I was at Sundance in 2007—the only time I’ve ever been.  It was one of the highlights of my life as a moviegoer, albeit more for the experience than the actual movies.  While I enjoyed most of the films I saw there, few really stuck with me beyond the festival, with the exception of the lovely character study Starting Out in the Evening (which really should have gotten Frank Langella an Oscar nomination). 

Somehow, I missed the true breakout success of Sundance that year—the low-budget Irish musical Once, which won the festival’s World Cinema Audience Award.  It went on to become a critical darling, a sleeper indie hit, and even an Oscar winner for Best Original Song. How could I have bypassed being one of the first in the U.S. to see it?  Well, somehow I did, even though I became a fan when it arrived in theaters later that year.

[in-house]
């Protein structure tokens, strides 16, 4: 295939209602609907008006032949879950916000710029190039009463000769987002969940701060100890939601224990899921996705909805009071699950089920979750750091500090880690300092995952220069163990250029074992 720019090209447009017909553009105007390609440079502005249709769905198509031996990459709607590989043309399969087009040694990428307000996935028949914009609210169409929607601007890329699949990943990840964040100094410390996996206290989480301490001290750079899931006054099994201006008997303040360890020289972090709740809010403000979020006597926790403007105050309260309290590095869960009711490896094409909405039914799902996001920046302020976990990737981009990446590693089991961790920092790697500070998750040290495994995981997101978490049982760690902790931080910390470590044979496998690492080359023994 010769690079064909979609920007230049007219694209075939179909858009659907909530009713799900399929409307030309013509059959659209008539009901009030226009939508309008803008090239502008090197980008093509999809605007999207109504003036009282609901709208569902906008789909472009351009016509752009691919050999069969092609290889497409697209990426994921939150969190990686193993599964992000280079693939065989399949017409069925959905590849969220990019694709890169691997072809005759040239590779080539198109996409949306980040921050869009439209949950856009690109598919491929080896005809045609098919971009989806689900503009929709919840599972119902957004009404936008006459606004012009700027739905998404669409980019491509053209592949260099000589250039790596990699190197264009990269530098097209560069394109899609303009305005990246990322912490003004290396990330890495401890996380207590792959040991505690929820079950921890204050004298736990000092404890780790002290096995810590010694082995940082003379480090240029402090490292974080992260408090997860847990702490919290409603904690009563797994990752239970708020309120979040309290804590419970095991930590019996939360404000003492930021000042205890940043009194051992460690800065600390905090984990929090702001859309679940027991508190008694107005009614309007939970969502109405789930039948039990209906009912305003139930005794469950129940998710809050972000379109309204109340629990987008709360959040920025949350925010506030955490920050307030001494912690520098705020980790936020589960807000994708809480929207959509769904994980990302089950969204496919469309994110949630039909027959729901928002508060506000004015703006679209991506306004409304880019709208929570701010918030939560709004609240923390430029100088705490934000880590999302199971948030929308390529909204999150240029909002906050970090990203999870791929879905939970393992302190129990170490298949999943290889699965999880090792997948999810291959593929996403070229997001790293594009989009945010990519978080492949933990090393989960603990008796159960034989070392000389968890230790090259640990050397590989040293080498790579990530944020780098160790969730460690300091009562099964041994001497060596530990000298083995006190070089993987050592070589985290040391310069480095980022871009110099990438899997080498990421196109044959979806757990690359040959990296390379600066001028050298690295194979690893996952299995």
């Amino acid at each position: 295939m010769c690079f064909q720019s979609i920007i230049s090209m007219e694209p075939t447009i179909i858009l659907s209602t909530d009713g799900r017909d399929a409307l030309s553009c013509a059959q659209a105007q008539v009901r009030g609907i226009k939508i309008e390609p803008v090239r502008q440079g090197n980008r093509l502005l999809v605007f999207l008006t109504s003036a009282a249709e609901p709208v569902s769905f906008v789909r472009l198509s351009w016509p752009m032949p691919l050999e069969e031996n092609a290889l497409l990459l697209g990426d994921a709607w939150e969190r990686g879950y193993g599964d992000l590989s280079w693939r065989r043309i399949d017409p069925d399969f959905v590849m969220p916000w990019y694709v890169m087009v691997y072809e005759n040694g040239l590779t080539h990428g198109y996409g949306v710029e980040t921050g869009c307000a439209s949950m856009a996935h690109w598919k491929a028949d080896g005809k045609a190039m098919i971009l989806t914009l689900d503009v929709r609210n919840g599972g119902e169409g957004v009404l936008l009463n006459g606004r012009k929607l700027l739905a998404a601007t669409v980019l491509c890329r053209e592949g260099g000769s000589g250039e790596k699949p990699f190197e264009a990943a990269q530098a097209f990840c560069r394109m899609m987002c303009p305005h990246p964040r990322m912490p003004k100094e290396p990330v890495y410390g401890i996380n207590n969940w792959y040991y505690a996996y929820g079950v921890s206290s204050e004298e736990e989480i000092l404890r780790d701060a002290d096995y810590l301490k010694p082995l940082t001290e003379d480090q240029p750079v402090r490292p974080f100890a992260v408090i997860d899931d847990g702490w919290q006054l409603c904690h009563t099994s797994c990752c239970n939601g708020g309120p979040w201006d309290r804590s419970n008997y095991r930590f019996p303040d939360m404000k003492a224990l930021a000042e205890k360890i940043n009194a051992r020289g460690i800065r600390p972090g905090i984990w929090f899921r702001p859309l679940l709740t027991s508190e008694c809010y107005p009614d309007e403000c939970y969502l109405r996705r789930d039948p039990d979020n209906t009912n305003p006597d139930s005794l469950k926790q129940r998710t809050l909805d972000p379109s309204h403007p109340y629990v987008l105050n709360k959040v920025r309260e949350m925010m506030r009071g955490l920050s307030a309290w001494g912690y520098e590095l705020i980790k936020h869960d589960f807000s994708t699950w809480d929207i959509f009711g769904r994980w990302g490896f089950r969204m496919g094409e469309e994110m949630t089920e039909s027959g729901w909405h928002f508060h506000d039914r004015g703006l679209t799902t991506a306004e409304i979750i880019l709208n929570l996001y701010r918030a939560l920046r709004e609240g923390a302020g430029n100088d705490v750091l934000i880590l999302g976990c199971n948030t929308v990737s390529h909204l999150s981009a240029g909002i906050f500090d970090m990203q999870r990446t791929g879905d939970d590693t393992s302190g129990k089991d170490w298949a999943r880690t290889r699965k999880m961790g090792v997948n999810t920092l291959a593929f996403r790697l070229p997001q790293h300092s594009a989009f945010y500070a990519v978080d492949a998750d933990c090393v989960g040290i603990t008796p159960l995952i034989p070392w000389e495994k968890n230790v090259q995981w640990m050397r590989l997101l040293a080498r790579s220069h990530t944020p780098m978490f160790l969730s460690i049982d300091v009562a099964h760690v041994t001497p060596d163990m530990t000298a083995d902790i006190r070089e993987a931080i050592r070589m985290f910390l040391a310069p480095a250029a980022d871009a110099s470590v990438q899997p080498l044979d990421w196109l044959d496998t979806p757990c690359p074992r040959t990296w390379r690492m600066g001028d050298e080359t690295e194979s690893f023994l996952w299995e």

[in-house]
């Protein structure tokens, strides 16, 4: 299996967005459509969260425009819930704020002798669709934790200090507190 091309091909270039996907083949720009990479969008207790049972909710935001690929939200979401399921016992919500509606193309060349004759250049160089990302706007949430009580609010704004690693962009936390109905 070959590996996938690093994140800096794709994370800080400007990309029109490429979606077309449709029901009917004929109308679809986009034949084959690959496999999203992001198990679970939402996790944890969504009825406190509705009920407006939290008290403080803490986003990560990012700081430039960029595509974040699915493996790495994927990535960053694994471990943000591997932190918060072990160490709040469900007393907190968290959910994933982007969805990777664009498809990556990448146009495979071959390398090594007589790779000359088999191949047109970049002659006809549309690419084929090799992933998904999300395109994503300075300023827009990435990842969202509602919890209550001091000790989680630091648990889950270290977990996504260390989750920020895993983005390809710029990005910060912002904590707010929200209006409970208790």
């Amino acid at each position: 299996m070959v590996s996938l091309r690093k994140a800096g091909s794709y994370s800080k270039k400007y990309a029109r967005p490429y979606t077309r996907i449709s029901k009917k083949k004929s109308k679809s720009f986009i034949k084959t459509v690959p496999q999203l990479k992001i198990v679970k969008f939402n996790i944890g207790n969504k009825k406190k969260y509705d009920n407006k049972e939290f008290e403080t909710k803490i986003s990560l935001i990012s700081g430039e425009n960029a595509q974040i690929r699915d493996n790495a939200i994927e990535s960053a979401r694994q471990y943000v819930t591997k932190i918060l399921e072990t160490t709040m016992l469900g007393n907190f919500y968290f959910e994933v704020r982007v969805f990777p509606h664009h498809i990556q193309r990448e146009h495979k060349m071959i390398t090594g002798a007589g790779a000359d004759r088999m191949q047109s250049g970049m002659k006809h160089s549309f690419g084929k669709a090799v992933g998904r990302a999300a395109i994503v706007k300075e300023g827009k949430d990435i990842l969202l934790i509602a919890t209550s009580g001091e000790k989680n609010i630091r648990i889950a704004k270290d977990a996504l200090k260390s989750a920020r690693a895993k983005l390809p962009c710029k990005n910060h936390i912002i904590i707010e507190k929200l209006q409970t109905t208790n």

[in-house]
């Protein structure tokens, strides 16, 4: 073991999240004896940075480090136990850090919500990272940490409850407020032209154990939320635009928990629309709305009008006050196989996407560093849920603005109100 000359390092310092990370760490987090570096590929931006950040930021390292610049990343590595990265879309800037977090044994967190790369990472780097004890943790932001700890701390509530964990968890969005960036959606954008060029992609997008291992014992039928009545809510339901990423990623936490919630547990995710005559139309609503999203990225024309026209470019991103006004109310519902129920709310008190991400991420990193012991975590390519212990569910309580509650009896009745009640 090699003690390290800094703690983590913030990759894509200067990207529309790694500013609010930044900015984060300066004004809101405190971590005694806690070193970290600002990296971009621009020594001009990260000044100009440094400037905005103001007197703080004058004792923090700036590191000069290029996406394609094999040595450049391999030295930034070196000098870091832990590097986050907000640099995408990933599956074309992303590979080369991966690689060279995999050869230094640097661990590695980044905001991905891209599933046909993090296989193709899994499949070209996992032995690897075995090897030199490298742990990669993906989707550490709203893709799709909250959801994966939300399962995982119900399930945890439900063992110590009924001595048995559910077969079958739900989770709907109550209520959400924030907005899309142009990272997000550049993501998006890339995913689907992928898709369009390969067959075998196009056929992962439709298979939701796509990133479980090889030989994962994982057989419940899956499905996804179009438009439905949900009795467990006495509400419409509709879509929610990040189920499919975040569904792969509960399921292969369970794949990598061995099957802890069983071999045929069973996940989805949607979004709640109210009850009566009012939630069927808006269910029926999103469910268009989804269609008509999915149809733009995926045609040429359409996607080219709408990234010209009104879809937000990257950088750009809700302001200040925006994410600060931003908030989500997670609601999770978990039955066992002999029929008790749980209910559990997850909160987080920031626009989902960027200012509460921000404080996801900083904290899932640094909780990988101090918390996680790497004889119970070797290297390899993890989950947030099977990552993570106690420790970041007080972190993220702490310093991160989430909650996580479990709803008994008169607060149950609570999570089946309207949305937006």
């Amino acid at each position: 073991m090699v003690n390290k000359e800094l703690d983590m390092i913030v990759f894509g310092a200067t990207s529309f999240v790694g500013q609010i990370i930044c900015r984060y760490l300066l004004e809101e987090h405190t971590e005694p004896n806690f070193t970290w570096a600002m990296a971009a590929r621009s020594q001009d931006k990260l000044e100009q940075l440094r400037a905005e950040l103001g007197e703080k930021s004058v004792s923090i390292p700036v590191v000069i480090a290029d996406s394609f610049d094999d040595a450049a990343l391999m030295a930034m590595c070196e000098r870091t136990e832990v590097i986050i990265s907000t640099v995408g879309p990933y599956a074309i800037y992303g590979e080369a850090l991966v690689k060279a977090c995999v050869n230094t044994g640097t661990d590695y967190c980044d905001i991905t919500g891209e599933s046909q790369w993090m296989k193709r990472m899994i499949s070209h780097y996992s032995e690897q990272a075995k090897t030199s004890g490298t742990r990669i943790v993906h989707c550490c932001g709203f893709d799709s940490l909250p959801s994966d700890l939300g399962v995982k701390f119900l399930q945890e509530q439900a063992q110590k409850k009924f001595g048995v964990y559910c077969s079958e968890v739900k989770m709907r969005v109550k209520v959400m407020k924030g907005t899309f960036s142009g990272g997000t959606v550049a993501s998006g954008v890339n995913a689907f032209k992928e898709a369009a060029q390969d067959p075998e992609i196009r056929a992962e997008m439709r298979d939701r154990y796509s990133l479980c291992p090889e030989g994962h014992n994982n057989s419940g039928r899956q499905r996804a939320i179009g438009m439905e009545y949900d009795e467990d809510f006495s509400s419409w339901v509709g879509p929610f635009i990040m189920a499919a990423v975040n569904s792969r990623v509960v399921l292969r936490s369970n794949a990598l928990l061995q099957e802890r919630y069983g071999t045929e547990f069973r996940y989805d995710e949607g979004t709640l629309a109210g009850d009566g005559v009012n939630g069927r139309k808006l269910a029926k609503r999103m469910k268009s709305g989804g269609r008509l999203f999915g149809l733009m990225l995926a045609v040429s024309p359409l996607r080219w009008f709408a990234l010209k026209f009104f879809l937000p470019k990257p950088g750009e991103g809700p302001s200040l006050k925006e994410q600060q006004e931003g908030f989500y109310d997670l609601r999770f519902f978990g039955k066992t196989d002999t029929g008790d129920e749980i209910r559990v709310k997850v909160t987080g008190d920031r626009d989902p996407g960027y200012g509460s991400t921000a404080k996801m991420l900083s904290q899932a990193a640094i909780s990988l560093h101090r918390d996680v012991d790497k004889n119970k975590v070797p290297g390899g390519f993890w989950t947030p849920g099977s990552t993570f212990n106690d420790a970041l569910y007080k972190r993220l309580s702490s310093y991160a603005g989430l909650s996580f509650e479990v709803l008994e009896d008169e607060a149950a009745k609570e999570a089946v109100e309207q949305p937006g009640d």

More...

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Friday
Jan292016

Sundance Buzz: Short Film Winners

The Czech queer short "Peacock" won Best DirectorWith the Academy Award short nominees opening in theaters today, it's a good time to note that the Sundance short film jury handed out their awards this week. This year's jury of three was Key & Peele's Keegan-Michael Key, MTV's chief film critic Amy Nicholson, and Amazon Studio's Gina Kwon. Since Sundance is a qualifying festival for Academy Awards you might hear the name of some of these shorts again in about a year. One of last year's big winners, for example, was World of Tomorrow by Don Hertzfeldt. That's an Oscar nominee right now for Best Animated Short. 

The 2016 Short Film Winners are as follows:

 

Grand Jury Prize Thunder Road (USA, Jim Cummings) an officer eulogizes his mother. Cummings is a producer/director with some shorts under his belt.